The accumulation of a valuable resource at low latitudes opens up prospects for potential expeditions.
The Trace Gas Orbiter (TGO), part of the ExoMars programme of the European Space Agency and Roscosmos, has discovered vast water reserves in the Mariner valleys, the largest known canyon in the solar system.
The discovery was made by the FREND epithermal neutron detector, which analyses the hydrogen content of the Martian soil layer to a depth of one metre.
Astronomers have found water on Mars before, but mostly in cold polar regions and in the form of ice. The canyon system, on the other hand, extends for more than 4,000 kilometres along the planet's equator.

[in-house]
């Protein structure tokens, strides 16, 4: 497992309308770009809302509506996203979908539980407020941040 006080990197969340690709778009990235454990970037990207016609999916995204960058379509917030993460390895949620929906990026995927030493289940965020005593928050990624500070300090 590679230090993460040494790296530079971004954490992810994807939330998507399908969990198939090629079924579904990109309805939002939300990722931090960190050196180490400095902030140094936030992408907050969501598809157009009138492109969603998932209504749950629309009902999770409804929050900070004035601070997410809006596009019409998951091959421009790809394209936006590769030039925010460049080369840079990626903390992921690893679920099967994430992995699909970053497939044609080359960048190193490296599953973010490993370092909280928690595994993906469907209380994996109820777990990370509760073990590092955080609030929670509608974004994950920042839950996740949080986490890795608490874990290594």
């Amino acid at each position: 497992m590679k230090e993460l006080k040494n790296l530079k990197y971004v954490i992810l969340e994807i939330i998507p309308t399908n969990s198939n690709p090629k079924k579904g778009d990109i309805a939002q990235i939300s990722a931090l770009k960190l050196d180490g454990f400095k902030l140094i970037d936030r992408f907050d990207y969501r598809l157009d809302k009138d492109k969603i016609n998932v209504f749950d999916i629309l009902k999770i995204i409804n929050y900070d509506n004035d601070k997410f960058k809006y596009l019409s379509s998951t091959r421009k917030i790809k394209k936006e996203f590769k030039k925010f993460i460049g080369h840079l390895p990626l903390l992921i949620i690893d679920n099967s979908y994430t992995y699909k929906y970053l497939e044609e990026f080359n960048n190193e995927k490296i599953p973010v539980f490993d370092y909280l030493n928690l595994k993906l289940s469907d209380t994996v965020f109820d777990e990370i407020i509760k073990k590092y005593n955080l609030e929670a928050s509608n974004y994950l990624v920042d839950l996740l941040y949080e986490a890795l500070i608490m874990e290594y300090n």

Lead researcher Igor Mitrofanov said water molecules account for about 40 percent of the near-surface rocks in Candor Chaos, and that deeper underground there could be rich "oases".
Scientists have yet to determine the exact composition and form of the water, but the fact that the valuable resource accumulates at low latitudes opens up new prospects for research and expeditions.
The TGO probe has been in orbit since 2016, and the European rover Rosalind Franklin and the Russian Kazachok landing platform will join the mission in 2022 to find out if life ever existed on Mars.